The Beck Depression Inventory-II (BDI-II: Beck, Steer, & Brown, 1996): This 21-item self-report measure of the severity of depression contains items pertinent to hopelessness (#2) and suicidality (#9). When patients fill out the BDI-II at each session, therapists can eyeball these two scoring items for a quick, concise understanding of the patients’ current level of suicide risk, and can ask the patients to discuss their inventory responses as part of the session agenda.
    The Columbia-Suicide Severity Rating Scale (C-SSRS: Posner et al., 2011): The C-SSRS is an interview-based scale measuring patients’ past and current suicidal ideation and behavior. It addresses the four constructs of severity, intensity, behavior, and lethality.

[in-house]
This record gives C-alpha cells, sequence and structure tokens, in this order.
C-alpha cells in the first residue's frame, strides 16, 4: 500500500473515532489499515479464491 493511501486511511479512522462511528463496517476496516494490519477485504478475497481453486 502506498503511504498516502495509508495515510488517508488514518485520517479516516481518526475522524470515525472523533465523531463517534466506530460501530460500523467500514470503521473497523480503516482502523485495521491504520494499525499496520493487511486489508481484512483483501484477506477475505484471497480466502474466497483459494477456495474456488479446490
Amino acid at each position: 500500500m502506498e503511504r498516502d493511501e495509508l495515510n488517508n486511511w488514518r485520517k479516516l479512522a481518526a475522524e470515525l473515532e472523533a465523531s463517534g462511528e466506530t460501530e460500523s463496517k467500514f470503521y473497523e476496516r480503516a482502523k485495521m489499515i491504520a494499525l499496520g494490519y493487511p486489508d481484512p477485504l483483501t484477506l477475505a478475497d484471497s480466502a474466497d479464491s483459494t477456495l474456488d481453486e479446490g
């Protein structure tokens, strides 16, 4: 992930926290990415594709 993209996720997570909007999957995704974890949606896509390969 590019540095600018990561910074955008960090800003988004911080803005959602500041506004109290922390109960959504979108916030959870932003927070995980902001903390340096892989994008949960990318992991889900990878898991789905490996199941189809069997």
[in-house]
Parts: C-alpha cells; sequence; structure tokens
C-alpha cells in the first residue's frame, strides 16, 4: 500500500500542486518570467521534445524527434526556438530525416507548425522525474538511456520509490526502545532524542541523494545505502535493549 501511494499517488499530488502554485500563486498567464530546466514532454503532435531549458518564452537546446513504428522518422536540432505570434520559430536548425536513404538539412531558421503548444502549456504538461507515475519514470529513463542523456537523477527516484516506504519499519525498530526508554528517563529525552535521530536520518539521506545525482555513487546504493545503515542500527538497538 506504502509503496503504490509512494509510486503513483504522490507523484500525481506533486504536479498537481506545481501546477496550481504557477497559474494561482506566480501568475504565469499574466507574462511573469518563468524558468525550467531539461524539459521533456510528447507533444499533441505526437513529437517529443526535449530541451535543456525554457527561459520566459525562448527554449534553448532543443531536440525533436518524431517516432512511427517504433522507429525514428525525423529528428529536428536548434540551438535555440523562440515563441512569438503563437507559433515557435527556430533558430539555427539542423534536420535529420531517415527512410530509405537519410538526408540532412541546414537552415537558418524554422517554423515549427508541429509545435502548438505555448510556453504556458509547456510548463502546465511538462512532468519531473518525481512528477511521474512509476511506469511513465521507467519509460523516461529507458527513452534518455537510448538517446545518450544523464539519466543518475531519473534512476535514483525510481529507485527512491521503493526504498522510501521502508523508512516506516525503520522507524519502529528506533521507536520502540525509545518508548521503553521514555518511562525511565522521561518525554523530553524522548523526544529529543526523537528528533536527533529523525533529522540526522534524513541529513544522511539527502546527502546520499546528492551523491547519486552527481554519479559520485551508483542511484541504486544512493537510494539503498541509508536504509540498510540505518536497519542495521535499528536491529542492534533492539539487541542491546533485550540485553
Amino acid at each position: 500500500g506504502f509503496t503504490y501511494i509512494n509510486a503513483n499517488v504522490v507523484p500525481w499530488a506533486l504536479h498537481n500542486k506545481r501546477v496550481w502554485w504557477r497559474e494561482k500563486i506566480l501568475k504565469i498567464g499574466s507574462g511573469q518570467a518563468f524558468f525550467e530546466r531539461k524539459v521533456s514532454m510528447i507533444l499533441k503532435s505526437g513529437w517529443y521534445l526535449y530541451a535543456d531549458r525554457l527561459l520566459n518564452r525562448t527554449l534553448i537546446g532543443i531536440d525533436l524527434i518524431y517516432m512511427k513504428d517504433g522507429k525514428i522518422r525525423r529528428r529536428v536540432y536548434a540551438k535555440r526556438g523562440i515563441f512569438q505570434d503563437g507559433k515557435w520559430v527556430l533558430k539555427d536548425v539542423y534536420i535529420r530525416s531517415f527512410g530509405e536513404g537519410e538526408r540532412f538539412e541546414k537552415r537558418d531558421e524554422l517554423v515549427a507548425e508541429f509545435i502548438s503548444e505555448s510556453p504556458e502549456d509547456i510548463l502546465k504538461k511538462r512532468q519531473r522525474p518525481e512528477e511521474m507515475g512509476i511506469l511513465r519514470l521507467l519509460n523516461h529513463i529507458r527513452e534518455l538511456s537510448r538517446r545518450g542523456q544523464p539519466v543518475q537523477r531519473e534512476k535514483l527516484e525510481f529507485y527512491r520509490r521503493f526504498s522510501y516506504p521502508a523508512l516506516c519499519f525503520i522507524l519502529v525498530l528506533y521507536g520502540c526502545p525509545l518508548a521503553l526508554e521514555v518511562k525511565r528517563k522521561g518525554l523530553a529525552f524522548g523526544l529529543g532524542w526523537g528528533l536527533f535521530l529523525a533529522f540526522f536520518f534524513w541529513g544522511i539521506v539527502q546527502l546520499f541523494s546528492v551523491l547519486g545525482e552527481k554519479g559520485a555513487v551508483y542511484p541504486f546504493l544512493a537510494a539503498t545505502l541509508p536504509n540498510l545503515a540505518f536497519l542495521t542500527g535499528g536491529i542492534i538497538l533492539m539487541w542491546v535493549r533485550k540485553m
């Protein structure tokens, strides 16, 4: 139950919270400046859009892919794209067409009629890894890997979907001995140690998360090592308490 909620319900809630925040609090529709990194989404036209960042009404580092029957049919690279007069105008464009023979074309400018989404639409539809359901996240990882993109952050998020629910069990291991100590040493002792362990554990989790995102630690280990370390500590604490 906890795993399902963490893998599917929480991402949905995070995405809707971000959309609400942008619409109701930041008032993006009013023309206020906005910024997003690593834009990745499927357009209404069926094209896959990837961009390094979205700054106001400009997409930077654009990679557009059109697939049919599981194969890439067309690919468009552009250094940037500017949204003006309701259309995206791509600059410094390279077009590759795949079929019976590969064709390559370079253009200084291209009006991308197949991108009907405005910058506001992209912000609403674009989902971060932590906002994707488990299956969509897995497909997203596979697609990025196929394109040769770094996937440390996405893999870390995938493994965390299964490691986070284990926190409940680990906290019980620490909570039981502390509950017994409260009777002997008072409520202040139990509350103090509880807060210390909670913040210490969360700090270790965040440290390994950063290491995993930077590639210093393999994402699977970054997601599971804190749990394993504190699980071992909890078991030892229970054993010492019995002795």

The Suicide Cognitions Scale (SCS: Bryan et al., 2014): The SCS is an 18-item self-report instrument. Patients rate their strength of belief in each item on a 0-5 Likert-type scale. The two main constructs underlying the items are the suicidal schemas of unbearability and unlovability.

    If a patient presenting for treatment has previously engaged in self-directed violence, the clinician inquires about the patient’s level of intent (e.g., impulsive versus planned; communicating the need for help versus wanting to die), degree of lethality of the method used (e.g., taking several pills or superficially cutting one’s wrist, versus trying to hang oneself), presence and extent of actual physical injury, whether or not the suicide attempt was interrupted (and by whom), and situational context and triggers. It is also important to determine if the current suicide attempt was the first time or the latest in a historical pattern, as patients who have a history of multiple suicide attempts are particularly at risk (Joiner & Rudd, 2000).